Rats are lovely, intelligent, and social animals that can make wonderful pets. They are easily tamed, and relatively easy to care for, as well. However, they do require a fair amount of attention and time outside the cage. Being social, rats should be kept in groups, a pair or more of the same sex. Keeping them in groups will make them no less easy to tame, as long as they are handled from a young age regularly. They are curious by nature and enjoy coming out of their cages for play and exploration time, and many owners compare the companionship of a rat to that of a dog. A rat deprived of the opportunity to explore and play will quickly become bored and unhappy.
A large wire cage is best, as it allows that rat some climbing space. It can be quite tall as this allows for the provision of ramps, platforms, and ladders, which will make the cage more enjoyable for the rats. As a minimum, the cage should have 12 by 24 inches of floor space for two smaller rats. Larger is always better. Aquariums are okay, but do not provide optimum ventilation, the litter will have to be cleaned more often.
For litter, wood shavings are fine as long as not cedar or pine, or treated with preservatives. Look for aspen shavings. If you don’t want to use wood shavings any organic absorbent litter can be used, such as recycled paper bedding or litter (CAREFRESH). You will also want to provide some bedding material which the rats will use in their nest box, shredded paper (no ink) or paper towels work well.
A nest box should be provided, a cardboard box makes a good nest boxy, although it may need to be replaced often. Other possibilities include a flowerpot or jar turned on its side, or a section of PVC drainpipe. Rats love to climb, and will make good use of ladders, ropes, hammocks, tunnels, and platforms. Toys should be provided as well, blocks of wood for chewing, cardboard tubes, and toys designed for ferrets or parrots are good choices.
The cage should ideally be placed in a relatively quiet location but still near the social activity in the home. Placing the cage on a table or stand will help the rats feel more secure. The cage should not be placed in direct sunlight or in drafty locations. Limit access to the cage by other household pets, as a rat will understandably feel threatened by a cat or dog hovering outside the cage.
Pelleted or block type diets are available for rat, and are formulated to be nutritionally complete. However, this does not provide variety to the rat, and may be little boring for them. Loose packaged mixes are also available, from which rats are inclined to pick out their favorite bits. Commercial foods should be supplemented with a variety of fresh foods to provide a nutritious yet interesting varied diet such as vegetables, whole grain pastas and bread, brown rice, yogurt, and occasionally low fat cooked meat, mealworms, cheese, seeds and nuts. In addition, treats such as dog biscuits can be given. It is important to keep rats on a high fiber and relatively low fat diet though, so limit high fat foods such as cheese, seeds, and nuts. Rats have a bit of sweet tooth, but resist the temptation to feed sugary foods or junk food.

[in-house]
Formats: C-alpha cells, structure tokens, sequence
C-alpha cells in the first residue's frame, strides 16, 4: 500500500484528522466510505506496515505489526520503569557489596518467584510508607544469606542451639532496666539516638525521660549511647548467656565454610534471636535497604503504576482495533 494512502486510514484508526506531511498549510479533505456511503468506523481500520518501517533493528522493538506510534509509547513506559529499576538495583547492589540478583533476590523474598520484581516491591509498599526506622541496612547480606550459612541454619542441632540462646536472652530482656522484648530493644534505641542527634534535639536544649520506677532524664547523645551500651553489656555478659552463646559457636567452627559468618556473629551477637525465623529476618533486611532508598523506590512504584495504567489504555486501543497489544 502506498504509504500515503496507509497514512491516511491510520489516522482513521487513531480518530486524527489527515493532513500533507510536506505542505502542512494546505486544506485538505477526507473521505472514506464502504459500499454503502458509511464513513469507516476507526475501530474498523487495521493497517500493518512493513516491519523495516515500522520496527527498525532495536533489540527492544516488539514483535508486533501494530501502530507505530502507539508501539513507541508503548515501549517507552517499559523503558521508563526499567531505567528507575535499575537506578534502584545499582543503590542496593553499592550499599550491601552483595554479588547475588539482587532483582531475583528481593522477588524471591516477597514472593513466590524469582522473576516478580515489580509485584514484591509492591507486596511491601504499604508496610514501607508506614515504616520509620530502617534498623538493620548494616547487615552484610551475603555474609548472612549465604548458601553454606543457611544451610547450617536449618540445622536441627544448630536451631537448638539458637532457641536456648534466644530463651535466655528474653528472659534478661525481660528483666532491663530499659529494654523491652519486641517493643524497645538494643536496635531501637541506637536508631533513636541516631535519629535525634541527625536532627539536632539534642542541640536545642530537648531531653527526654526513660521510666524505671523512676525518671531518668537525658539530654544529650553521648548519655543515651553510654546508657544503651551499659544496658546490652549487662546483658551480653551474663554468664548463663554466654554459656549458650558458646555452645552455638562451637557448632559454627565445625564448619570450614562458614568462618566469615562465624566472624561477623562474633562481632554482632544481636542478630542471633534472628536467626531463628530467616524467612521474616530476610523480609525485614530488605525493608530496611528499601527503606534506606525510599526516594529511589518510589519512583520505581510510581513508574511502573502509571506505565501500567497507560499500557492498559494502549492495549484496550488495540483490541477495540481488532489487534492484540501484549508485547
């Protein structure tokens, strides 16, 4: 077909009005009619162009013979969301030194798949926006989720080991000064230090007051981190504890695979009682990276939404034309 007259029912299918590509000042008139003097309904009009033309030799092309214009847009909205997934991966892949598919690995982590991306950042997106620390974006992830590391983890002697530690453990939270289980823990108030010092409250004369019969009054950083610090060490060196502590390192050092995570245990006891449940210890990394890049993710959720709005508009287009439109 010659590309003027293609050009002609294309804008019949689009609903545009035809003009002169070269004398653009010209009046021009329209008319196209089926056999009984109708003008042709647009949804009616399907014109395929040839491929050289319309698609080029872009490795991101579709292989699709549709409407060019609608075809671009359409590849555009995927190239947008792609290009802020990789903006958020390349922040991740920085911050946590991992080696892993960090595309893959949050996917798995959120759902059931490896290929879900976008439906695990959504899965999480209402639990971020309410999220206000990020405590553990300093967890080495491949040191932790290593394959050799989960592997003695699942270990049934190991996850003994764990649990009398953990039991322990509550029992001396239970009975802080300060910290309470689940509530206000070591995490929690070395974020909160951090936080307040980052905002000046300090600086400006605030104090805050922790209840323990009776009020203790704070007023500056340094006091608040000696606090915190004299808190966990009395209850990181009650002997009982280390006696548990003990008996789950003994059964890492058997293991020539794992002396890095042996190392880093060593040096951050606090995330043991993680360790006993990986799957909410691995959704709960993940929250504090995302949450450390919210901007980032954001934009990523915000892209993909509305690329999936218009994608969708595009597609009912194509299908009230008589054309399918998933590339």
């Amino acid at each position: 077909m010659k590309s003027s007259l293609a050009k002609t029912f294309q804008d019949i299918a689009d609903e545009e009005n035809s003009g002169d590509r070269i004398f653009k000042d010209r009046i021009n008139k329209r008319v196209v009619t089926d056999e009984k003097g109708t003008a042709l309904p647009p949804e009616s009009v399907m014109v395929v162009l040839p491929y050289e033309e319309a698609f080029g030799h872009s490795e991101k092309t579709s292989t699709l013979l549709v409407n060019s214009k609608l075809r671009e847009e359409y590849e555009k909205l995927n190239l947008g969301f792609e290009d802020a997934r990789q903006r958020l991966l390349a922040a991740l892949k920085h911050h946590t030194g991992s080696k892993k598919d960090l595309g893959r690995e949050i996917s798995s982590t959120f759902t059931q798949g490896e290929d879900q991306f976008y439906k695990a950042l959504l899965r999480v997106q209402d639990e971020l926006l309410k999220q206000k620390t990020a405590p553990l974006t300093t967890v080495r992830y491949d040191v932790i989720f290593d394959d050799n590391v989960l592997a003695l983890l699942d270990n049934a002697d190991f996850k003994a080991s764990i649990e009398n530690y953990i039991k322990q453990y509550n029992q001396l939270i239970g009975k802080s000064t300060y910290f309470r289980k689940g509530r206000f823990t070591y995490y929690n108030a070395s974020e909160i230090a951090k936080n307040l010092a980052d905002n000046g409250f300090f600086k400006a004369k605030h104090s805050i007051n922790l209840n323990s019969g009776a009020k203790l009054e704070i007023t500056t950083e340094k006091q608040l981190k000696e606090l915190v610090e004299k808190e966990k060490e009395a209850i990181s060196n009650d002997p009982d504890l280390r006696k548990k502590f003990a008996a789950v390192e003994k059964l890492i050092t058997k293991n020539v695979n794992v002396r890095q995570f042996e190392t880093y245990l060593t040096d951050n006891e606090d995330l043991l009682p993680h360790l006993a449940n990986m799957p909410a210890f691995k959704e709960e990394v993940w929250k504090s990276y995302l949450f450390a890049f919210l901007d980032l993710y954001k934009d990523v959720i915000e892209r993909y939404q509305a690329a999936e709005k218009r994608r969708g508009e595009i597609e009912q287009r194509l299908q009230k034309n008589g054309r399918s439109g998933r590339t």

COMMON HEALTH PROBLEMS
This disease is so common, it’s hard to find rats that are free from it. The most common symptoms are sneezing and wheezing, but if the infection is far enough along, it can also cause gasping for breath. Mycoplasma, or mycoplasmosis, is a respiratory infection that is extremely contagious (from rat to rat, not from rat to human), and it is incurable. It can spread by direct contact, though the air, and from your touching an infected rat and then touching a healthy rat. The symptoms can be increased by cigarette smoke, ammonia from dirty cages and vitamin A or E deficiency. Mycoplasma causes a blister effect on the surface of the lungs. It can also cause lung abscesses, emphysema, and infection of the uterus. Rats that have the disease usually act quite normal, besides the sneezing, and will eat will and be otherwise healthy, until the disease is quite advanced.
Tumors and Abscesses
Usually spaying female rats decreases the chance in getting tumors. Male rats are less prone to get them. Tumors can be either benign or malignant. Benign tumors are non-cancerous and can be removed in surgery. The most common tumors found in rats are benign mammary tumors. Keep in mind, though not all lumps are tumors. Some are abscesses. Abscesses, which are under the skin, are infections that are commonly caused by injuries due to another rat. An abscess usually requires treatment with antibiotics.
Runny Eyes or Bloody Nose
Many people become alarmed when they notice that their rat has a bloody nose. Sometimes, if a rat also sneezes, this “blood” will become spread around the cage, often concentrated in the area where he or she sleeps. Never fear, however, because, as I’m sure many will be relieved to hear, this is not blood. In fact, it is porphyrin, from tears! Because the nose and the eyes are connected, watery eyes will often cause the nose to secrete this purplish substance, as well as the eyes. Check the cage and make sure there isn’t anything that could be irritating the yes, especially if only one eye appears to be affected. Other causes could be plugged tear ducts, stress, and infections